BOSTON — State health officials have confirmed the first case of the coronavirus in Massachusetts amid a stepped-up global response to the outbreak of the deadly, pneumonia-like illness.

The new virus, first identified in Wuhan, China, has infected about 17,000 people and caused 360 deaths — mostly in China — as of Monday, according to the U.S. Centers for Disease Control and Prevention.

Cases of the virus have been confirmed in at least 20 other countries and the U.S., according to the federal agency.

Over the weekend, the state Department of Public Health announced that a student at the University of Massachusetts at Boston who recently traveled to the affected region has tested positive for the coronavirus, the state’s first confirmed case. The unidentified man, in his 20s, has been isolated and is being treated, according to state health officials.

Gov. Charlie Baker said despite the confirmed case, the risk of getting coronavirus in Massachusetts remains “extremely low.” He said the individual doesn’t appear to have infected others in the state.

“People are not particularly concerned about his travels once he got back to Massachusetts,” Baker told reporters Monday. “He pretty much self-quarantined himself until he got tested.”

Baker urged those who have traveled to the affected region of China in recent weeks to stay home and watch for symptoms of the new virus, as recommended by health officials.

“The commonwealth is following the same guidelines that were put out by the CDC that everyone else is following,” Baker said.

On Friday, President Donald Trump declared a public health emergency and signed an executive order barring entry to foreign nationals who visited China within the last 14 days.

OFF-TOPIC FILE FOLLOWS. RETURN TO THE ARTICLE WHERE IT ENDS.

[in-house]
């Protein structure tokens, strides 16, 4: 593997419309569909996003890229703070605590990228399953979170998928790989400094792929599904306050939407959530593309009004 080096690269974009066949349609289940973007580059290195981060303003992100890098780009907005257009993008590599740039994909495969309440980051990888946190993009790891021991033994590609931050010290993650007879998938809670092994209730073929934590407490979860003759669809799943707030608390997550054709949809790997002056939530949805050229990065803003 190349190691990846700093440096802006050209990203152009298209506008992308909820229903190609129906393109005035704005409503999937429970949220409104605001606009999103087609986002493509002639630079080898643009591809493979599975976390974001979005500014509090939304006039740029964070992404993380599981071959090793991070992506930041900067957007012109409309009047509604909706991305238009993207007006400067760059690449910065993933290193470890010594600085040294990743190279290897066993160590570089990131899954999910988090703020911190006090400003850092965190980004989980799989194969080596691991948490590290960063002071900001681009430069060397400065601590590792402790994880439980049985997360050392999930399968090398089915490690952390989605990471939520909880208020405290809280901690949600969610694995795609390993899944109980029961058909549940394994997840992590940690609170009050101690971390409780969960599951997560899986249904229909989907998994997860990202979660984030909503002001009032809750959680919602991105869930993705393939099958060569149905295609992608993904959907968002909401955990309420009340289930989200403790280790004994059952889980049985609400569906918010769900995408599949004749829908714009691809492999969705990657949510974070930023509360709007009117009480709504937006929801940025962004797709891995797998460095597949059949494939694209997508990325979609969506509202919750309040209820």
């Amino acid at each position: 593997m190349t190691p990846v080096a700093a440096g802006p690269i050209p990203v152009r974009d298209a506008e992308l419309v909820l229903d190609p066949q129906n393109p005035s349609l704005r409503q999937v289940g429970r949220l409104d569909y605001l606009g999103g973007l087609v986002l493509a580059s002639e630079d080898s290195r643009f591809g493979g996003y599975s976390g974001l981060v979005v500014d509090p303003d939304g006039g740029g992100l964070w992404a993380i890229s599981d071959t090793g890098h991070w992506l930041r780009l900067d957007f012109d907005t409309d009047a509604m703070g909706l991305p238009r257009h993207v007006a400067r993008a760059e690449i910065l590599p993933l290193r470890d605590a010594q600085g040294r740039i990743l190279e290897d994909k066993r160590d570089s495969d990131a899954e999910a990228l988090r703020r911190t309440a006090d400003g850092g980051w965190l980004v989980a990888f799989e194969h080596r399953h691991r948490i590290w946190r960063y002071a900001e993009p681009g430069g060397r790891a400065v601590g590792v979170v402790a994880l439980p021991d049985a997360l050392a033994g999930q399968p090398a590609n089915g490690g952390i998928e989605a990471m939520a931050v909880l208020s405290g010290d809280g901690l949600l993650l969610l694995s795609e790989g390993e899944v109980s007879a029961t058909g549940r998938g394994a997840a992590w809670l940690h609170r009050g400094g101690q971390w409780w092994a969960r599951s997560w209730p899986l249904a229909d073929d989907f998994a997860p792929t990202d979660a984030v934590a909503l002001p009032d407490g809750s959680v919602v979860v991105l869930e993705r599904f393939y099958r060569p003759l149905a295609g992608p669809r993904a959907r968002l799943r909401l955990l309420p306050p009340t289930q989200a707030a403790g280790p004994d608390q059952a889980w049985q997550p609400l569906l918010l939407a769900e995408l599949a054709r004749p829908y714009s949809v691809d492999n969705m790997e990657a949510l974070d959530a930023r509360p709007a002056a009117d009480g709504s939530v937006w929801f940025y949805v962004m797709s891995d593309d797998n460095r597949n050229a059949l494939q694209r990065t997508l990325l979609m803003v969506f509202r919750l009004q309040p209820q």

The restrictions don’t apply to immediate family of U.S. citizens and permanent residents.

Health and Human Services Secretary Alex Azar, who is coordinating the U.S. response, said the travel restrictions are necessary to prevent further spread of the disease.

He told reporters the public should expect more cases of the virus to be reported in coming weeks.

“The American public can be assured the full weight of the U.S. government is working to safeguard the health and safety of the American people,” he said at a press briefing.

As of Monday, the U.S. has started funneling all flights to the U.S. from China to 11 major airports, including Los Angeles, San Francisco and New York, where passengers can be screened for illness. Boston’s Logan Airport isn’t one those airports, but CDC officials have been screening international passengers for coronavirus symptoms.

The U.S. State Department previously issued a warning alerting Americans not to travel to China as a result of the outbreak, and has evacuated some U.S. citizens from the affected region.

Major U.S. airlines also canceled flights to mainland China until further notice, citing concerns about the virus.

Chinese authorities have taken draconian steps to prevent  further spread of the illness, placing at least 15 cities and more 57 million people under full or partial lockdowns.

The coronavirus family includes infections that cause the common cold, but some found in bats, camels and other animals have evolved into more severe illnesses, health officials say.

Initial symptoms of the new coronavirus include fever, cough, tightness of the chest and shortness of breath.

There is no vaccine to ward off infection and no specific treatment for those who get sick aside from managing their symptoms, health officials said.

Health officials point out that a more common virus — the flu — poses a greater threat to Massachusetts residents than the coronavirus.

Nationwide, the flu is widespread in 48 states, including Massachusetts and New Hampshire, with an estimated 15 million confirmed cases and 8,200 deaths reported.

For more information, see and

Christian M. Wade covers the Massachusetts Statehouse for North of Boston Media Group’s newspapers and websites.

Recommended for you